A friend of mines simple view of things - easy credit allowed approximately one full year of demand to come into the market early, therefore prices ran up chasing under supply. Now, normal 1,000,000 vacant homes equals 2,000,000 vacant homes. Things are out of whack by about one year, but the market may take 2-3 years to take this excess out of the market, unless builders cut back further.

Perfect Storm said...

Hey CBA the Joint Center for Housing Studies of Harvard University is just a bulshxx front propganda machine for the housing industry. Check out their board memebers, when you get a credible source please post it.

Policy Advisory Board- Member Companies

--------------------------------------------------------------------------------

84 Lumber Company

Andersen Windows

Armstrong Holdings, Inc.

Beazer Homes USA

Boise Cascade, LLC

Boral Industries

The Bozzuto Group

Bradco Supply Corporation

Builders FirstSource

Building Materials Holding Corporation

Canfor Corporation

Centex Corporation

CertainTeed Corporation

Champion Enterprises

Countrywide Financial Corporation

Crosswinds Communities

Fannie Mae

Fannie Mae Foundation

Federal Home Loan Bank of Boston

Fortune Brands - Home and Hardware

Freddie Mac

GAF Materials Corporation

Georgia-Pacific Corporation

Gibraltar Industries

Hanley Wood, LLC

Hearthstone

The Home Depot

Hovnanian Enterprises

Huttig Building Products

Jeld-Wen

Johns Manville Corporation

KB Home

Kimball Hill Homes

Kohler Company

Lafarge North America

Lennar Corporation

Louisiana-Pacific Corporation

Marvin Windows and Doors

Masco Corporation

Masonite International Corporation

McGraw-Hill Construction

Meritage Homes Corporation

MI Windows and Doors, Inc.

Moulding and Millwork, Inc.

Move, Inc.

National Gypsum Company

Oldcastle Building Products, Inc.

Owens Corning

Pacific Coast Building Products

Pella Corporation

Pro-Build Holdings, Inc.

Pulte Homes

Realogy Corporation

Reed Business Information

Rinker Materials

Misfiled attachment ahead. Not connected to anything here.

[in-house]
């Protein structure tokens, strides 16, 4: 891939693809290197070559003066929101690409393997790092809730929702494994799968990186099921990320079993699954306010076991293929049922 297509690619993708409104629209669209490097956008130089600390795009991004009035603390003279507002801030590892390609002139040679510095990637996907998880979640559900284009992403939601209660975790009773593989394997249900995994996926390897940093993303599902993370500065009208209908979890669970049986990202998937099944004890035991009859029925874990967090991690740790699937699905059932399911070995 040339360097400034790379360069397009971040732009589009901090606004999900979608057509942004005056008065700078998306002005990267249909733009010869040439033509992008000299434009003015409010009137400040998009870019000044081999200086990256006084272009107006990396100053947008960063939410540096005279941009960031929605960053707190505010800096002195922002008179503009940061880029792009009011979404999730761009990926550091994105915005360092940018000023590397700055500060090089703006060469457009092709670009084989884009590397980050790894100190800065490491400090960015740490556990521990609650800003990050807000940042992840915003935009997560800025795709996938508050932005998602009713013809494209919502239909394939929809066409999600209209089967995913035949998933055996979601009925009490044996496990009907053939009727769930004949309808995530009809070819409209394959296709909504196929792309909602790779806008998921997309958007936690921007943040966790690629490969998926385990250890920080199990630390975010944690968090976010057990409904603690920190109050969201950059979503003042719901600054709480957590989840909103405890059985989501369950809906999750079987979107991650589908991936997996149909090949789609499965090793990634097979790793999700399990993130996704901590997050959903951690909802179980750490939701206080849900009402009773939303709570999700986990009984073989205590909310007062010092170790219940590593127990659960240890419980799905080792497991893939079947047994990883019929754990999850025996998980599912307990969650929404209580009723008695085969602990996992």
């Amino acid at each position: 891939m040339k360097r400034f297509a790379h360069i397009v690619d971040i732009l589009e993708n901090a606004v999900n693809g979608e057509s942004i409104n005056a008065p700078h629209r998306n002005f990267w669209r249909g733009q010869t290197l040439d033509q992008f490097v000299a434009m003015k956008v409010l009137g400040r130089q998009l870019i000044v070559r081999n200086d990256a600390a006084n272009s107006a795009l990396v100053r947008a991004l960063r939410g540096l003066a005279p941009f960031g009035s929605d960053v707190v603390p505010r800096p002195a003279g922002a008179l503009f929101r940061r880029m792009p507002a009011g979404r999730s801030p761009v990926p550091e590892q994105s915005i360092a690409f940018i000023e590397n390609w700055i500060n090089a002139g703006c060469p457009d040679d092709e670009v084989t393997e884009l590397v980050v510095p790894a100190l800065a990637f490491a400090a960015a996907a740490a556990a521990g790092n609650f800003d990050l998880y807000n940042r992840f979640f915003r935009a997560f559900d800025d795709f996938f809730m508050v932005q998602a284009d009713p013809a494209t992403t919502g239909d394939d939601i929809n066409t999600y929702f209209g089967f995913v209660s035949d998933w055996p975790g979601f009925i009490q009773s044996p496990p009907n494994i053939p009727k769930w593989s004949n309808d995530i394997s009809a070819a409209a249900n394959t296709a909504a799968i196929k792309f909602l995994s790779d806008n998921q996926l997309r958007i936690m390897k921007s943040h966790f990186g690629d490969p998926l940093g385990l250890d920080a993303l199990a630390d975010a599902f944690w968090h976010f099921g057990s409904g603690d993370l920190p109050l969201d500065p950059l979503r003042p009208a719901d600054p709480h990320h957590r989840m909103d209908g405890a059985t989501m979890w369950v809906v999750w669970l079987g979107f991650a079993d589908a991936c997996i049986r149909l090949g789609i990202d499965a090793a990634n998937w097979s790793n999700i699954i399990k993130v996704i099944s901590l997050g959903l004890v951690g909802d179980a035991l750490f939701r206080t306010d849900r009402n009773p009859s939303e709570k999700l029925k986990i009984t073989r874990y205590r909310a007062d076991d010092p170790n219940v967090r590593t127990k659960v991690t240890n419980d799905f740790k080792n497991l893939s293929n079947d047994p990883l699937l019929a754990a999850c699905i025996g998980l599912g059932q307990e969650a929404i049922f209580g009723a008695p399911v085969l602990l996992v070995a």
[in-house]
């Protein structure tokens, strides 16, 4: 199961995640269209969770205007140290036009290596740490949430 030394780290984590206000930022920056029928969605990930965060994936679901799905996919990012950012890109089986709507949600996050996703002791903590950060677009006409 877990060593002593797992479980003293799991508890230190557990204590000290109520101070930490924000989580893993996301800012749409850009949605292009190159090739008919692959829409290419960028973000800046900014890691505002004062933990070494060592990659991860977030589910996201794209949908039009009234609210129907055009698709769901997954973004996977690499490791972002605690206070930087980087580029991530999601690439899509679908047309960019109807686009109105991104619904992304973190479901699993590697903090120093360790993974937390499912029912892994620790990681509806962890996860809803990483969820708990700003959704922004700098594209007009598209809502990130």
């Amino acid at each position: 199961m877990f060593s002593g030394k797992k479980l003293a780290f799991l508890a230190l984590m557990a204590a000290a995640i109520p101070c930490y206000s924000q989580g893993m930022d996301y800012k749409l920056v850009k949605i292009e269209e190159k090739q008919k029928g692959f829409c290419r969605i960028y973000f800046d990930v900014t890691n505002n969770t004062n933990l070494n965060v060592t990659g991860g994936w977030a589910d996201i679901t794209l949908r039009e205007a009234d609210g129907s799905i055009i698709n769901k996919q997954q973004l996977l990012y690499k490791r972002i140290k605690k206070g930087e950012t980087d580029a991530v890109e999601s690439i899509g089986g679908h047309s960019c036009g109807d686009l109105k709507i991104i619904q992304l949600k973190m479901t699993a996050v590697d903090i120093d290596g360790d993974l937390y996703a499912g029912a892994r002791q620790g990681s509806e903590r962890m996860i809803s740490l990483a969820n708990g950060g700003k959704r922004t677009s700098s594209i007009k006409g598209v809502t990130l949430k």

The Ryland Group

S&B Industrial Materials S.A.

The Sherwin-Williams Company

Stock Building Supply

Temple-Inland

UBS Investment Bank

Weyerhaeuser

Whirlpool Corporation


No Title
Member List

Policy Advisory Board

PAB Mission Statement

Sittin' Out This One said...

It may be time to get the people and companies who created this mess to pay the price....

http://biz.yahoo.com/ap/070327/beazer_homes_investigation.html?.v=5

Beazer homes mortgage division is under investigation for fraud. Hmmm, that can not be happening in Sacramento can it?

anon1137 said...

> Per Ohio, if a borrower only could qualify at a teaser rate, how would a fixed 6.75% refinance solve their problem?

Could be refi'd over 30, 35, 40 years, and unlike most legitimate lenders, the govt would probably loan more than 100% of the current value. In 5-10 years, when the house is worth 75% or less of the mortgage value and the owner walks, the taxpayers take the loss.

Sippn said...

Perfect storm - you do make a relly good point but who else would fund a study on housing needs?

Not the Sierra Club.

Perhaps this should be funded by a govt grant.

Diggin Deeper said...

$100 Million is chump change when you consider over $2 Trillion was loaned (2004-2006) as resetting hybrids, arms, no money down, and "pick your poison" loans. But the fact that a state government agency is willing to bail out their constituents sets a dangerous precedence. anon1137 is right on. These people wouldn't qualify at the 6%+, can't pay, and will walk on the government as easily as they walk on the lender. You might as well help them payoff their equity lines, car loans, and credit cards at the same time. Hell, throw in food stamps and cheese chits for a year just to make sure. Its sad that so many people... prime, subprime, you name the prime...got themselves into this mess. It's not the governments' responsibility to pick up after those that made decisions on their own.

cba...thanks for the data, but unfortunately to me and imho its irrelevent compared to present and past issues that have created the overhang we face today. It becomes relevent when the market sifts through all the BS, inventories stablize, buyers start buying, and sellers quit leaving the keys under the mat.